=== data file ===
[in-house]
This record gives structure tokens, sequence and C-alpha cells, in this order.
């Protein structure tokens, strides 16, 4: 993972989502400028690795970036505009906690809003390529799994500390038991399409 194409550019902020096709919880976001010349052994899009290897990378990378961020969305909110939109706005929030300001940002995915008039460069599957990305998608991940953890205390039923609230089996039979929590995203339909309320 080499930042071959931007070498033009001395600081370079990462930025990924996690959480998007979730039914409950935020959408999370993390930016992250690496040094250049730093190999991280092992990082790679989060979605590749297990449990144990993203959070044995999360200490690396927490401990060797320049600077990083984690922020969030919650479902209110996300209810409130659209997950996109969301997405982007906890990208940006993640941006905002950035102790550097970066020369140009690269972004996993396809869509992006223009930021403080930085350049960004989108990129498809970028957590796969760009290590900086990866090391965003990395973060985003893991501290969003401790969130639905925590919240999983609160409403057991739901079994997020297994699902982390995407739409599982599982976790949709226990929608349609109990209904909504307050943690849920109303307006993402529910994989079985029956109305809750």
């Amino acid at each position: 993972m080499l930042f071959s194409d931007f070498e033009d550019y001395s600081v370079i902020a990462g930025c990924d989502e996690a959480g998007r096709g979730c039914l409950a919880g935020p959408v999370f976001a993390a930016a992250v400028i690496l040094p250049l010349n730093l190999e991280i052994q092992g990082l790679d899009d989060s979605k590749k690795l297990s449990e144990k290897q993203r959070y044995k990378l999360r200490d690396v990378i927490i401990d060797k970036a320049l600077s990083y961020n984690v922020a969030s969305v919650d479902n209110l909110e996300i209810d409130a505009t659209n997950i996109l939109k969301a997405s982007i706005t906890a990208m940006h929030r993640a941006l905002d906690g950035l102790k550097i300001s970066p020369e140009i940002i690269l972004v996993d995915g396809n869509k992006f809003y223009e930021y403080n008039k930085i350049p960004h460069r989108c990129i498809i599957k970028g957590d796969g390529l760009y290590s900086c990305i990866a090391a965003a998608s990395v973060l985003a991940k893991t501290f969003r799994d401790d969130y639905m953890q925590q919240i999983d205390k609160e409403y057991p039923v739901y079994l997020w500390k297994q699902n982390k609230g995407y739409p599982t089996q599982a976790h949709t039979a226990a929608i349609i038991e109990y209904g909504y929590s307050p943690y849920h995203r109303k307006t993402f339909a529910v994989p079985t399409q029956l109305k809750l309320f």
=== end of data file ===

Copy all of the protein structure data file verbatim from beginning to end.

[in-house]
This record gives structure tokens, sequence and C-alpha cells, in this order.
């Protein structure tokens, strides 16, 4: 993972989502400028690795970036505009906690809003390529799994500390038991399409 194409550019902020096709919880976001010349052994899009290897990378990378961020969305909110939109706005929030300001940002995915008039460069599957990305998608991940953890205390039923609230089996039979929590995203339909309320 080499930042071959931007070498033009001395600081370079990462930025990924996690959480998007979730039914409950935020959408999370993390930016992250690496040094250049730093190999991280092992990082790679989060979605590749297990449990144990993203959070044995999360200490690396927490401990060797320049600077990083984690922020969030919650479902209110996300209810409130659209997950996109969301997405982007906890990208940006993640941006905002950035102790550097970066020369140009690269972004996993396809869509992006223009930021403080930085350049960004989108990129498809970028957590796969760009290590900086990866090391965003990395973060985003893991501290969003401790969130639905925590919240999983609160409403057991739901079994997020297994699902982390995407739409599982599982976790949709226990929608349609109990209904909504307050943690849920109303307006993402529910994989079985029956109305809750």
């Amino acid at each position: 993972m080499l930042f071959s194409d931007f070498e033009d550019y001395s600081v370079i902020a990462g930025c990924d989502e996690a959480g998007r096709g979730c039914l409950a919880g935020p959408v999370f976001a993390a930016a992250v400028i690496l040094p250049l010349n730093l190999e991280i052994q092992g990082l790679d899009d989060s979605k590749k690795l297990s449990e144990k290897q993203r959070y044995k990378l999360r200490d690396v990378i927490i401990d060797k970036a320049l600077s990083y961020n984690v922020a969030s969305v919650d479902n209110l909110e996300i209810d409130a505009t659209n997950i996109l939109k969301a997405s982007i706005t906890a990208m940006h929030r993640a941006l905002d906690g950035l102790k550097i300001s970066p020369e140009i940002i690269l972004v996993d995915g396809n869509k992006f809003y223009e930021y403080n008039k930085i350049p960004h460069r989108c990129i498809i599957k970028g957590d796969g390529l760009y290590s900086c990305i990866a090391a965003a998608s990395v973060l985003a991940k893991t501290f969003r799994d401790d969130y639905m953890q925590q919240i999983d205390k609160e409403y057991p039923v739901y079994l997020w500390k297994q699902n982390k609230g995407y739409p599982t089996q599982a976790h949709t039979a226990a929608i349609i038991e109990y209904g909504y929590s307050p943690y849920h995203r109303k307006t993402f339909a529910v994989p079985t399409q029956l109305k809750l309320f």